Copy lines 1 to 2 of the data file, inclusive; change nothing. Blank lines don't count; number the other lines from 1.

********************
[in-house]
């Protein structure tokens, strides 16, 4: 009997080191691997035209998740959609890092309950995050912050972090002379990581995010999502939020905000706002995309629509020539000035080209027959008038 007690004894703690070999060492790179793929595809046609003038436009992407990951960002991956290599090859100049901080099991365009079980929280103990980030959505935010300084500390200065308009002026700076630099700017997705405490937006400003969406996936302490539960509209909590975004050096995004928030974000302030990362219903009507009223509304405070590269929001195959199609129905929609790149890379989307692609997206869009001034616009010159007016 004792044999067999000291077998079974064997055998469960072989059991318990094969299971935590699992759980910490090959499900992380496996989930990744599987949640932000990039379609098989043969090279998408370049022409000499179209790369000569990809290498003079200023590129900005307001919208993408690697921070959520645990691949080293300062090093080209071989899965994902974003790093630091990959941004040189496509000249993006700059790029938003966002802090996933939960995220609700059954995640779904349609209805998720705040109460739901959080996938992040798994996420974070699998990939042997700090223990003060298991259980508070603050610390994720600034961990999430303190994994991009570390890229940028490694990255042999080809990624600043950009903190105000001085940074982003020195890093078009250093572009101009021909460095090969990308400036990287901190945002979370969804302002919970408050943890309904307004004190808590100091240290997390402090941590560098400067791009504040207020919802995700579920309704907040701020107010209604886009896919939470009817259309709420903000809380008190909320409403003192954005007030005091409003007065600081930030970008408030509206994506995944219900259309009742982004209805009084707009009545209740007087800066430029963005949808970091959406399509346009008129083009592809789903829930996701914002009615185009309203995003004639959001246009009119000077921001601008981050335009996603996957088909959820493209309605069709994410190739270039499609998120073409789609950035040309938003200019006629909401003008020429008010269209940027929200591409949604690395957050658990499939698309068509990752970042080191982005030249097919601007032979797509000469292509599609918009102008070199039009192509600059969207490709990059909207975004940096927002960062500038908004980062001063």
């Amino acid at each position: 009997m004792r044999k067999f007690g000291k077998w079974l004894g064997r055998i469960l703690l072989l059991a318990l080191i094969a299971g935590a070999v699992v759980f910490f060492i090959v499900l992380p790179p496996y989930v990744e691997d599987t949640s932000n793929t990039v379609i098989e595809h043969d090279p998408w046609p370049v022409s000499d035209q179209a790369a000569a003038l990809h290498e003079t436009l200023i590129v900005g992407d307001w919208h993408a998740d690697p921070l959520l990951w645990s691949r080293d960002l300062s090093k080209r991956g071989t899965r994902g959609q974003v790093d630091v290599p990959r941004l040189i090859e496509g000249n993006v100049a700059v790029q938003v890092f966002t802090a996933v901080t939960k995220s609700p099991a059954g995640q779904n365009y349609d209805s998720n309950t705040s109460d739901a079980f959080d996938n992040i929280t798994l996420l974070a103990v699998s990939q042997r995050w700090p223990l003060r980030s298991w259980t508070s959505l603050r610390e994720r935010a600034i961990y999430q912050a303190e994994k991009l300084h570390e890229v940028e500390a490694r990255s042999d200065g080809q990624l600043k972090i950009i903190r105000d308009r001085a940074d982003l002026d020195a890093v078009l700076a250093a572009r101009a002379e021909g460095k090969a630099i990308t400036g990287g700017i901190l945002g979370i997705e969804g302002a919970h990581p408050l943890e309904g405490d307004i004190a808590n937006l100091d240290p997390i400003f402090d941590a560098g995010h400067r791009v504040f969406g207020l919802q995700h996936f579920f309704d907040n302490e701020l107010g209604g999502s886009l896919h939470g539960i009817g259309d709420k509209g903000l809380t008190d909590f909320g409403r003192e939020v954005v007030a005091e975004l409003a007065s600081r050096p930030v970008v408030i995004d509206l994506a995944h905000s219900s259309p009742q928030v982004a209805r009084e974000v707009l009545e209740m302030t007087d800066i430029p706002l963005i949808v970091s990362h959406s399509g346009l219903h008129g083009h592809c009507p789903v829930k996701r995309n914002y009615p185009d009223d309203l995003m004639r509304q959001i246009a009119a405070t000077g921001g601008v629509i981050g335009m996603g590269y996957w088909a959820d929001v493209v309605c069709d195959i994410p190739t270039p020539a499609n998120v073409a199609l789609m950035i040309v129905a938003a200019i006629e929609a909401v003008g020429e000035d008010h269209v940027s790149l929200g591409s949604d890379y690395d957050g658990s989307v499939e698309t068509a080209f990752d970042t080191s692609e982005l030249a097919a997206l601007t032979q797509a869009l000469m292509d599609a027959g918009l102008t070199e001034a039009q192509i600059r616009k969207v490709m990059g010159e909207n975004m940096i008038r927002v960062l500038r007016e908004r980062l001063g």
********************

[in-house]
């Protein structure tokens, strides 16, 4: 009997080191691997035209998740959609890092309950995050912050972090002379990581995010999502939020905000706002995309629509020539000035080209027959008038 007690004894703690070999060492790179793929595809046609003038436009992407990951960002991956290599090859100049901080099991365009079980929280103990980030959505935010300084500390200065308009002026700076630099700017997705405490937006400003969406996936302490539960509209909590975004050096995004928030974000302030990362219903009507009223509304405070590269929001195959199609129905929609790149890379989307692609997206869009001034616009010159007016 004792044999067999000291077998079974064997055998469960072989059991318990094969299971935590699992759980910490090959499900992380496996989930990744599987949640932000990039379609098989043969090279998408370049022409000499179209790369000569990809290498003079200023590129900005307001919208993408690697921070959520645990691949080293300062090093080209071989899965994902974003790093630091990959941004040189496509000249993006700059790029938003966002802090996933939960995220609700059954995640779904349609209805998720705040109460739901959080996938992040798994996420974070699998990939042997700090223990003060298991259980508070603050610390994720600034961990999430303190994994991009570390890229940028490694990255042999080809990624600043950009903190105000001085940074982003020195890093078009250093572009101009021909460095090969990308400036990287901190945002979370969804302002919970408050943890309904307004004190808590100091240290997390402090941590560098400067791009504040207020919802995700579920309704907040701020107010209604886009896919939470009817259309709420903000809380008190909320409403003192954005007030005091409003007065600081930030970008408030509206994506995944219900259309009742982004209805009084707009009545209740007087800066430029963005949808970091959406399509346009008129083009592809789903829930996701914002009615185009309203995003004639959001246009009119000077921001601008981050335009996603996957088909959820493209309605069709994410190739270039499609998120073409789609950035040309938003200019006629909401003008020429008010269209940027929200591409949604690395957050658990499939698309068509990752970042080191982005030249097919601007032979797509000469292509599609918009102008070199039009192509600059969207490709990059909207975004940096927002960062500038908004980062001063």